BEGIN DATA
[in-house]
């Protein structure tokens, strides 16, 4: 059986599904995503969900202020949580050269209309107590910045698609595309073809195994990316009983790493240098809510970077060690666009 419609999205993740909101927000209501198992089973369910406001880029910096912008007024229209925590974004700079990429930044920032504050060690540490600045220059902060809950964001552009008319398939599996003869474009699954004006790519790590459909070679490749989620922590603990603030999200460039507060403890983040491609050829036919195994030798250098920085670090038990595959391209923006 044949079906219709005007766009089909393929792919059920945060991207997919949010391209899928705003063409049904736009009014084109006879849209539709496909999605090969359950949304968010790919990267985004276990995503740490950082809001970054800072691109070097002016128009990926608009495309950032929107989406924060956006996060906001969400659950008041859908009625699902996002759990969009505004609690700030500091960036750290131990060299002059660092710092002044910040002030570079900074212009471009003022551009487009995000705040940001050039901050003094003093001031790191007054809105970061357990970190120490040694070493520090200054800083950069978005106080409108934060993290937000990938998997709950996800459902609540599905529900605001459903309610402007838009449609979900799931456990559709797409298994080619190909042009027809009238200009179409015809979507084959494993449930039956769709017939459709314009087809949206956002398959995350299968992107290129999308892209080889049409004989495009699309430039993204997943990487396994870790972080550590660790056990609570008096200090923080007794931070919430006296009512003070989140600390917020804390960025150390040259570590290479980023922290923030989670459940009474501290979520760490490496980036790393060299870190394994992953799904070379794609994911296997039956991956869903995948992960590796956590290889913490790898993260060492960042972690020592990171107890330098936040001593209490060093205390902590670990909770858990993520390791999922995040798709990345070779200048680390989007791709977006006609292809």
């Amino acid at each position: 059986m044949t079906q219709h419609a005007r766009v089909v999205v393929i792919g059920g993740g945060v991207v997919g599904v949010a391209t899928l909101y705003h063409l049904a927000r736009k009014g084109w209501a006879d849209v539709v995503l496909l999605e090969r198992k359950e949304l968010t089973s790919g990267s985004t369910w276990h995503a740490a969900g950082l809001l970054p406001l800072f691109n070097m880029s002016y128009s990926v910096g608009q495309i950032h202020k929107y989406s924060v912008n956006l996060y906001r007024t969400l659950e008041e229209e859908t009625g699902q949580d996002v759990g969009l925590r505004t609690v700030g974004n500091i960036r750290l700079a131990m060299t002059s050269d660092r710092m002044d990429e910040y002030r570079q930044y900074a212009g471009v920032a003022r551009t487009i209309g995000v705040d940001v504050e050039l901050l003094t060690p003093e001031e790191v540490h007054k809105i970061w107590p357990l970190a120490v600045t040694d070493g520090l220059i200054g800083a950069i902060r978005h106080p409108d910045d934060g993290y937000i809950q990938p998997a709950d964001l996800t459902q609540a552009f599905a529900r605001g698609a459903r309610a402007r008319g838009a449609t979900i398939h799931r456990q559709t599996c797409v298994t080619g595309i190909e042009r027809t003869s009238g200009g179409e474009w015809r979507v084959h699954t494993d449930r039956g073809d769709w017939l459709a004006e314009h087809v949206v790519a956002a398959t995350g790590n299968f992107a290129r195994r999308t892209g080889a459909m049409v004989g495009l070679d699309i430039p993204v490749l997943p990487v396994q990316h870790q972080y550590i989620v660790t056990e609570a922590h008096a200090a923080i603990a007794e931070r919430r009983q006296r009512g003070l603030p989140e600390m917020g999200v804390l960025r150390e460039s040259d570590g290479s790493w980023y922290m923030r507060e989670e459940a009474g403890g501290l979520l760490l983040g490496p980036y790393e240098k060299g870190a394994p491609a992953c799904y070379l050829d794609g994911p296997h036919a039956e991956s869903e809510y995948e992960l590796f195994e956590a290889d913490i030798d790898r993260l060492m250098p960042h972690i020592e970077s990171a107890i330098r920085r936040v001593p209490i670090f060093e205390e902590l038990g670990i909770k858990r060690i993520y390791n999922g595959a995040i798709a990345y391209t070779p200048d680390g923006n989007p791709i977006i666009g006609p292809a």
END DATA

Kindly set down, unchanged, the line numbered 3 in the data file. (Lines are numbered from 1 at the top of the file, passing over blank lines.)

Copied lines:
């Amino acid at each position: 059986m044949t079906q219709h419609a005007r766009v089909v999205v393929i792919g059920g993740g945060v991207v997919g599904v949010a391209t899928l909101y705003h063409l049904a927000r736009k009014g084109w209501a006879d849209v539709v995503l496909l999605e090969r198992k359950e949304l968010t089973s790919g990267s985004t369910w276990h995503a740490a969900g950082l809001l970054p406001l800072f691109n070097m880029s002016y128009s990926v910096g608009q495309i950032h202020k929107y989406s924060v912008n956006l996060y906001r007024t969400l659950e008041e229209e859908t009625g699902q949580d996002v759990g969009l925590r505004t609690v700030g974004n500091i960036r750290l700079a131990m060299t002059s050269d660092r710092m002044d990429e910040y002030r570079q930044y900074a212009g471009v920032a003022r551009t487009i209309g995000v705040d940001v504050e050039l901050l003094t060690p003093e001031e790191v540490h007054k809105i970061w107590p357990l970190a120490v600045t040694d070493g520090l220059i200054g800083a950069i902060r978005h106080p409108d910045d934060g993290y937000i809950q990938p998997a709950d964001l996800t459902q609540a552009f599905a529900r605001g698609a459903r309610a402007r008319g838009a449609t979900i398939h799931r456990q559709t599996c797409v298994t080619g595309i190909e042009r027809t003869s009238g200009g179409e474009w015809r979507v084959h699954t494993d449930r039956g073809d769709w017939l459709a004006e314009h087809v949206v790519a956002a398959t995350g790590n299968f992107a290129r195994r999308t892209g080889a459909m049409v004989g495009l070679d699309i430039p993204v490749l997943p990487v396994q990316h870790q972080y550590i989620v660790t056990e609570a922590h008096a200090a923080i603990a007794e931070r919430r009983q006296r009512g003070l603030p989140e600390m917020g999200v804390l960025r150390e460039s040259d570590g290479s790493w980023y922290m923030r507060e989670e459940a009474g403890g501290l979520l760490l983040g490496p980036y790393e240098k060299g870190a394994p491609a992953c799904y070379l050829d794609g994911p296997h036919a039956e991956s869903e809510y995948e992960l590796f195994e956590a290889d913490i030798d790898r993260l060492m250098p960042h972690i020592e970077s990171a107890i330098r920085r936040v001593p209490i670090f060093e205390e902590l038990g670990i909770k858990r060690i993520y390791n999922g595959a995040i798709a990345y391209t070779p200048d680390g923006n989007p791709i977006i666009g006609p292809a």